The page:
Billions of dollars are on the line in Afghanistan's drug trade and you will

never hear the real story on who gets paid what and what politician gets their

share of the money. Is it possibly that our troops could be used as pawns to

protect the poppy fields? Yes I know we are told different but what is the real

story. ^Y^



[edit on 1-11-2009 by amari]



posted on Nov, 1 2009 @ 05:13 PM
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In reality the United States of America was designed to tap the disaffected elements from other nations and regimes around the world to relieve their internal pressures and to put them into uniform as a mercenary fighting force for the use of other regimes around the world.

We don’t even attempt to hide this anymore; we have transferred all of our industrial output to other nations and simply focus on defense and aerospace industry and training a technologically advanced highly disciplined fighting force to the umpteenth degree while running the slickest and most effective propaganda in the world to convince the citizens of the virtues in this.

We do this on Rome’s behalf; the 13 colonies were designed from the onset to function as Caesar’s 13th legion.

Hail Caesar!



posted on Nov, 1 2009 @ 05:13 PM
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reply to post by Jakes51
 




Yes. The military has sacrificed in blood for corporate interests abroad. There is no denying that but the official story in Afghan is to root out terrorist elements? Now, that last sentence is ended with a question mark because the conflict in Afghan is a murky one, like its brother Iraq. Of course, there are spoils to be had, and I am in agreement with you on that.

I think more is going on behind the scenes than what meets the eye. Yet, we will never know what those things really are?

I have no idea what is going on in Afghanistan? All I have is questions, and little to no answers, just speculation on the topic. However, I think that particular region of the world is the grand chess board for this century; the major players are clamoring for a foot-hold, whether it be economic means or militarily. thanks for the reply to my post.



Although “transparency” in government sounds at first to be exactly what we need and perhaps even want, when you think about a minute, you can see that transparency in some areas just will not work. In foreign affairs it is entirely counter-productive. The public’s input is important bur unless you really want government by polls, you must give your elected or appointed officials the time and space to do the best they can under less than ideal circumstances. We have to TRUST someone. Who better than our own elected or appointed public officials?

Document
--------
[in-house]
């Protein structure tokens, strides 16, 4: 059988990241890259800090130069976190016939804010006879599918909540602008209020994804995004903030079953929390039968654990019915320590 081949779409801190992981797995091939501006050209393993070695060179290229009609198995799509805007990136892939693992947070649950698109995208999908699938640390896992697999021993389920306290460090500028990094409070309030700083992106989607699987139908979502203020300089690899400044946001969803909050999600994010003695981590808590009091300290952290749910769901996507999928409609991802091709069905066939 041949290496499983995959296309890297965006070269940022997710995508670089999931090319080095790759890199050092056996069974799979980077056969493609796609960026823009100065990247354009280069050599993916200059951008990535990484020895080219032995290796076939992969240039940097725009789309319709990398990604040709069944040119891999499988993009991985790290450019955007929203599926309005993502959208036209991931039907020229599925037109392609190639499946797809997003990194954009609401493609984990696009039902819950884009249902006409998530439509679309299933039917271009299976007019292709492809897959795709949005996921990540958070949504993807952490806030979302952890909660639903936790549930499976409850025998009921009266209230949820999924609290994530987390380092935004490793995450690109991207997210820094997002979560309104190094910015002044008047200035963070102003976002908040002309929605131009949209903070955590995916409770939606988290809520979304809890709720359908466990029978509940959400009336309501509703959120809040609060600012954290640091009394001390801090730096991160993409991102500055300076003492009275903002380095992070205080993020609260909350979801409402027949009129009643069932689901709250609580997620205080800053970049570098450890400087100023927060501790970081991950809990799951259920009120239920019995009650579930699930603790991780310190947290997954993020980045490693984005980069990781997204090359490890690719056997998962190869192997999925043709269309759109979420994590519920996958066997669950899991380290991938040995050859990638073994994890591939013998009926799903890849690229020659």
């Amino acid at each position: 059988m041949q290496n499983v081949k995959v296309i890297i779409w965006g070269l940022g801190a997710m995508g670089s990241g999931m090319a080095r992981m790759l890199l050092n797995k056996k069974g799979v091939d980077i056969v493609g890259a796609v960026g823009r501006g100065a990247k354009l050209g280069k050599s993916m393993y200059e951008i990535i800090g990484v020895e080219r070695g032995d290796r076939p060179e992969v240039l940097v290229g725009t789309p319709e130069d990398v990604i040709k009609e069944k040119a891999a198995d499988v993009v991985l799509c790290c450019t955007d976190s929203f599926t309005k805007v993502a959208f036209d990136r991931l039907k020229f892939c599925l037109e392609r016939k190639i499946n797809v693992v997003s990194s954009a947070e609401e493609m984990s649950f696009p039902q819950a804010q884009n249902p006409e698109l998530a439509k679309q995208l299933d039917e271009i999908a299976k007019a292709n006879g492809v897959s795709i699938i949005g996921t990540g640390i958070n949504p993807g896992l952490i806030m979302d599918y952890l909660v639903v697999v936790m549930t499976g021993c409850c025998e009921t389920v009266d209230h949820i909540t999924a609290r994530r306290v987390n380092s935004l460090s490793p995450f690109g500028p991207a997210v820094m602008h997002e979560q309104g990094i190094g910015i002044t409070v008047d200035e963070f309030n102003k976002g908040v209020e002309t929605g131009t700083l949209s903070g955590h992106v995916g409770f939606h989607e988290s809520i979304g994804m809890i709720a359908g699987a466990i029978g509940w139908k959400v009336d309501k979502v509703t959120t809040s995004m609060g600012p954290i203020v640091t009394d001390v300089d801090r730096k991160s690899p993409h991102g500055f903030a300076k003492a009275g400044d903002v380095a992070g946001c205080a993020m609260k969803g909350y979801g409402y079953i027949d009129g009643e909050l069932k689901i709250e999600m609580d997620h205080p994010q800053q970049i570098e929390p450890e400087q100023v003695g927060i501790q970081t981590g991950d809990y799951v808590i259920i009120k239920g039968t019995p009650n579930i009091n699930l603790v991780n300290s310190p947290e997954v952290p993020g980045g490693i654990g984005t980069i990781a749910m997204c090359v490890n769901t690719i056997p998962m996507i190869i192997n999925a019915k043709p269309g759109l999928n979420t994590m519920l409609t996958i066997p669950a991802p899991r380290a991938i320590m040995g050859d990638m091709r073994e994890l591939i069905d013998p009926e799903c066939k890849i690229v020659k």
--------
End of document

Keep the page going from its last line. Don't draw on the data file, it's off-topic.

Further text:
Now I’m NOT going to repeat what you have heard 1000s of times, the famous quote about business from Calvin Coolidge, 30th president of the US by accident of the untimely death of Warren Harding. To call him taciturn is to be generous. After all, he was called “Silent Cal” by the press of his day. What did Pres. Coolidge really say? See this following:

“The real statement comes from a speech by Calvin Coolidge called "The Press Under a Free Government" which was given before the American Society of Newspaper Editors in Washington, D.C. on January 17, 1925. The quote is really: "After all, the chief business of the American people is business." However, Coolidge goes on to say that, "Of course the accumulation of wealth cannot be justified as the chief end of existence."

We make no concealment of the fact that we want wealth, but there are many other things that we want very much more. We want peace and honor, and that charity which is so strong an element of all civilization. The chief ideal of the American people is idealism. I cannot repeat too often that America is a nation of idealists. That is the only motive to which they ever give any strong and lasting reaction.” www.calvin-coolidge.org...



posted on Nov, 1 2009 @ 05:39 PM
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Originally posted by ProtoplasmicTraveler

We do this on Rome’s behalf; the 13 colonies were designed from the onset to function as Caesar’s 13th legion.

Hail Caesar!



I've read this one as well.

Any sources to the masses?

For those who haven't read it already.



posted on Nov, 1 2009 @ 05:52 PM
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reply to post by SLAYER69
 


Yes Slayer, start with the Treaty of Ghent, move on to the Treaty of Paris, keep researching Treaties backwards focusing on titles of the participants, their meanings and definitions and the Treaties that established those powers and the meaning and definitions.

You will need some old dictionaries, some basic understanding of Latin and a few 24 hour days to get to the bottom of it.

Then you can say nahhhhh that's just crazy talk.

Me I just say Hail Caesar.

I like making friends not enemies!